For example, if there are four equilibria and they are, in order, stable, unstable, unstable, and unstable, then you should enter stable, unstable, unstable, unstable in the answer blank.

2. When $\beta= 8$, how many equilibria are there? Determine their values, rounded to the nearest integer, and their stability.

Number of equilibria:

Rounded values of equilibria:
. (If there are more than one equilibrium, enter them in increasing order, separated by commas.)

Stability of equilibria:

Specify the stability of each equilibrium in the same order as above. Enter stable if an equilibrium is stable or unstable if it is unstable. Separate answers by commas. If there are no equilibria, enter none.

3. When $\beta= 10$, how many equilibria are there? Determine their values, rounded to the nearest integer, and their stability.

Number of equilibria:

Rounded values of equilibria:
. (If there are more than one equilibrium, enter them in increasing order, separated by commas.)

Stability of equilibria:

Specify the stability of each equilibrium in the same order as above. Enter stable if an equilibrium is stable or unstable if it is unstable. Separate answers by commas. If there are no equilibria, enter none.

4. Identify any bifurcation points.

Bifurcations points are at $\beta =$
. (If there are multiple bifurcation points, separate the values of $\beta$ by commas.)

4. For the dynamical system \begin{align*} \diff{ u }{t} = f(u, \beta), \end{align*} where the function $f$ of $u$ also depends on a parameter $\beta$, a bifurcation diagram with respect to the parameter $\beta$ is shown below. In this diagram, solid lines represent stable equilibria and dashed lines represent unstable equilibria.

To better determine values from the diagram, you can click the “show point” box and move the point around to read off coordinates from different parts of the graph.

1. When $\beta= 0$, how many equilibria are there? Determine their values, rounded to the nearest integer, and their stability.

To report your answers, use the below applet to sketch the phase line for when $\beta= 0$, including equilibria and direction field. Use a solid circle for stable equilibria and an open circle for unstable equilibria. Place circles for equilibria at integer values, using the rounded values of equilibria determined from the bifurcation diagram.

Feedback from applet
equilibria:
number of equilibria:
stability of equilibria:
vector field:

Drag the slider labeled $n_e$ to specify the number of equilibria. Drag the red points to the location of the equilibria. You can click on a point to change it between open and solid. Click the segments between equilibria to show a direction field. Clicking the segment again changes the direction of the vectors.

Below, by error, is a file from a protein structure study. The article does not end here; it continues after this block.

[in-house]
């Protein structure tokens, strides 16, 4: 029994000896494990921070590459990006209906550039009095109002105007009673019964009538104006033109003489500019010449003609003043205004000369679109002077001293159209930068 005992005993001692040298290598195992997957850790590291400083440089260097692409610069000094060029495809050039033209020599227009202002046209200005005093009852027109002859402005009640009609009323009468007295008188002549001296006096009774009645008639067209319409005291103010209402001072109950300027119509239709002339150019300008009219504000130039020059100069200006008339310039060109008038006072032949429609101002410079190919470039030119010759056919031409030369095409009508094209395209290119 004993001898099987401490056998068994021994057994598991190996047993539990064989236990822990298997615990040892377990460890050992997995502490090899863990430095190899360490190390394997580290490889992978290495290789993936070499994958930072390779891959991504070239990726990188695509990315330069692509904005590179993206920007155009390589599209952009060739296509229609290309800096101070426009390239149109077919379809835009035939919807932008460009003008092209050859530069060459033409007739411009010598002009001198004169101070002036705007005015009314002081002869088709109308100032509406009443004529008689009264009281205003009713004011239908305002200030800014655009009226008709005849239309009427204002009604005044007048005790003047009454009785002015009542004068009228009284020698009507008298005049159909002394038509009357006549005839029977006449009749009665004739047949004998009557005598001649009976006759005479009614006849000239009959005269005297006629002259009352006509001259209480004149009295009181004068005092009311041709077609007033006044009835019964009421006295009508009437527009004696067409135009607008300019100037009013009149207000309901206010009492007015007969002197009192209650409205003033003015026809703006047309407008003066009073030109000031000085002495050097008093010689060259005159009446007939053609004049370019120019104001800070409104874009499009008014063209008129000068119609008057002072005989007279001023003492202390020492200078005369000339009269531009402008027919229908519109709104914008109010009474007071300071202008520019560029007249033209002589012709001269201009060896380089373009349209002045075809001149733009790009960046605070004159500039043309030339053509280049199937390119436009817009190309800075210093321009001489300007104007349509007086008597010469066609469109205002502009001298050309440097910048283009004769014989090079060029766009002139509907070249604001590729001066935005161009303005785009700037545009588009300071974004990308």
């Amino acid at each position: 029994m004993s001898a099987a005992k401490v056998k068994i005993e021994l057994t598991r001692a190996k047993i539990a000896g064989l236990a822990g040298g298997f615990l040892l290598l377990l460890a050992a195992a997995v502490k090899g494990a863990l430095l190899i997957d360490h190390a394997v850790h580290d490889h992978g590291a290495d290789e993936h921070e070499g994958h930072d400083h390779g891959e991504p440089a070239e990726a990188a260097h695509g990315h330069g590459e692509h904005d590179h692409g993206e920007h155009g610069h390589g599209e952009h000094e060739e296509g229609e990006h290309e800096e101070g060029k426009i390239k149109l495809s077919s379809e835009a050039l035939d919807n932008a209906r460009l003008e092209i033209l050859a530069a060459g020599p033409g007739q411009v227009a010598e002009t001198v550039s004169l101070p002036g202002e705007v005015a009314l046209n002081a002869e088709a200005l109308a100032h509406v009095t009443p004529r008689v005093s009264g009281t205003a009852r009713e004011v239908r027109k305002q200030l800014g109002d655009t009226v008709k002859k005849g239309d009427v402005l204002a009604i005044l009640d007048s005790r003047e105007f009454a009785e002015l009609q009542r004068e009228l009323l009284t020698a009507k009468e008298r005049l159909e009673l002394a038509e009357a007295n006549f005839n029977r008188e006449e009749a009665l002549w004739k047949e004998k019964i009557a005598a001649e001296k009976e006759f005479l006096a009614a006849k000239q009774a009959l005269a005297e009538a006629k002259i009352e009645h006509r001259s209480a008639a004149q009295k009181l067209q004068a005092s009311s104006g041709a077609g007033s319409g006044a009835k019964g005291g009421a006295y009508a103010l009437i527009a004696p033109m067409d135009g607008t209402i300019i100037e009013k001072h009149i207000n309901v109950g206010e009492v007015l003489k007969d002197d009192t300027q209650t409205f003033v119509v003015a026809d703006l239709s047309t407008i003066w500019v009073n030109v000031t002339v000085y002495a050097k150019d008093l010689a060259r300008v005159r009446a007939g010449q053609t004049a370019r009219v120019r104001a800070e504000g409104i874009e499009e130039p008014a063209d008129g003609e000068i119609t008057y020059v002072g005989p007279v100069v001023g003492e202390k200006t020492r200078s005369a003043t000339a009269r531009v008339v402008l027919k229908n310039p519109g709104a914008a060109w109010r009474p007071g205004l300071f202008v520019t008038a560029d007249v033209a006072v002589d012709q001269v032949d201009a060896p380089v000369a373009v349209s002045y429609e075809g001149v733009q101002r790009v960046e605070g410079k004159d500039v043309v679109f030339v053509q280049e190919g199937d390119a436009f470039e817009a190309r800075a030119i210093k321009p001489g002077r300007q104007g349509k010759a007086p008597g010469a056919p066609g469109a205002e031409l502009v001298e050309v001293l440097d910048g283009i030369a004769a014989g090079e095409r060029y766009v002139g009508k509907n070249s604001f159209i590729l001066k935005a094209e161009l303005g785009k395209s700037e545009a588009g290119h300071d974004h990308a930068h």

2. When $\beta= 4$, how many equilibria are there? Determine their values, rounded to the nearest integer, and their stability.

To report your answers, use the below applet to sketch the phase line for when $\beta= 4$, including equilibria and direction field. Use a solid circle for stable equilibria and an open circle for unstable equilibria. Place circles for equilibria at integer values, using the rounded values of equilibria determined from the bifurcation diagram. Follow the above instructions to change the phase line applet.

Feedback from applet
equilibria:
number of equilibria:
stability of equilibria:
vector field:
3. When $\beta= 10$, how many equilibria are there? Determine their values, rounded to the nearest integer, and their stability.

To report your answers, use the below applet to sketch the phase line for when $\beta= 10$, including equilibria and direction field. Use a solid circle for stable equilibria and an open circle for unstable equilibria. Place circles for equilibria at integer values, using the rounded values of equilibria determined from the bifurcation diagram. Follow the above instructions to change the phase line applet.

Feedback from applet
equilibria:
number of equilibria:
stability of equilibria:
vector field:
4. Identify any bifurcation points.

Bifurcations points are at $\beta =$
. (If there are multiple bifurcation points, separate the values of $\beta$ by commas.)